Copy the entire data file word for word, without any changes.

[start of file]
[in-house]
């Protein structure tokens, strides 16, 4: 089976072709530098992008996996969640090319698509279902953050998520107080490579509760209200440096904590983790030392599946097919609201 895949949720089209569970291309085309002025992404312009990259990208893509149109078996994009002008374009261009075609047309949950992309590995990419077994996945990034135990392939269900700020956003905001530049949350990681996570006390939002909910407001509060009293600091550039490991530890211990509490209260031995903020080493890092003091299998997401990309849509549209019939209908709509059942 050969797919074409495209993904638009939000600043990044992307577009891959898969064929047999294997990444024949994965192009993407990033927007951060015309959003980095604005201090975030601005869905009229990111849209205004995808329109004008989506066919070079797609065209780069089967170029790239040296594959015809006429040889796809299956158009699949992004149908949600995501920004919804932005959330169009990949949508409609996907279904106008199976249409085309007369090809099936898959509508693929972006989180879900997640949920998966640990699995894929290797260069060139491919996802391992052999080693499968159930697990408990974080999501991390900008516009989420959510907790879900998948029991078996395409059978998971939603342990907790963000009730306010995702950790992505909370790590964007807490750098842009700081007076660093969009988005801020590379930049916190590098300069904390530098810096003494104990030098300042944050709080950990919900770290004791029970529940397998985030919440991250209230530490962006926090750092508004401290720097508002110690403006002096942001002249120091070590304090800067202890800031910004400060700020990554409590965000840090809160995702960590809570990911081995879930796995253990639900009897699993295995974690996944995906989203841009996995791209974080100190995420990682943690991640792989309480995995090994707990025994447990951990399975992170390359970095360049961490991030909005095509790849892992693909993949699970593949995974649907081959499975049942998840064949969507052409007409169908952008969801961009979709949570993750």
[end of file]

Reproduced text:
[in-house]
């Protein structure tokens, strides 16, 4: 089976072709530098992008996996969640090319698509279902953050998520107080490579509760209200440096904590983790030392599946097919609201 895949949720089209569970291309085309002025992404312009990259990208893509149109078996994009002008374009261009075609047309949950992309590995990419077994996945990034135990392939269900700020956003905001530049949350990681996570006390939002909910407001509060009293600091550039490991530890211990509490209260031995903020080493890092003091299998997401990309849509549209019939209908709509059942 050969797919074409495209993904638009939000600043990044992307577009891959898969064929047999294997990444024949994965192009993407990033927007951060015309959003980095604005201090975030601005869905009229990111849209205004995808329109004008989506066919070079797609065209780069089967170029790239040296594959015809006429040889796809299956158009699949992004149908949600995501920004919804932005959330169009990949949508409609996907279904106008199976249409085309007369090809099936898959509508693929972006989180879900997640949920998966640990699995894929290797260069060139491919996802391992052999080693499968159930697990408990974080999501991390900008516009989420959510907790879900998948029991078996395409059978998971939603342990907790963000009730306010995702950790992505909370790590964007807490750098842009700081007076660093969009988005801020590379930049916190590098300069904390530098810096003494104990030098300042944050709080950990919900770290004791029970529940397998985030919440991250209230530490962006926090750092508004401290720097508002110690403006002096942001002249120091070590304090800067202890800031910004400060700020990554409590965000840090809160995702960590809570990911081995879930796995253990639900009897699993295995974690996944995906989203841009996995791209974080100190995420990682943690991640792989309480995995090994707990025994447990951990399975992170390359970095360049961490991030909005095509790849892992693909993949699970593949995974649907081959499975049942998840064949969507052409007409169908952008969801961009979709949570993750």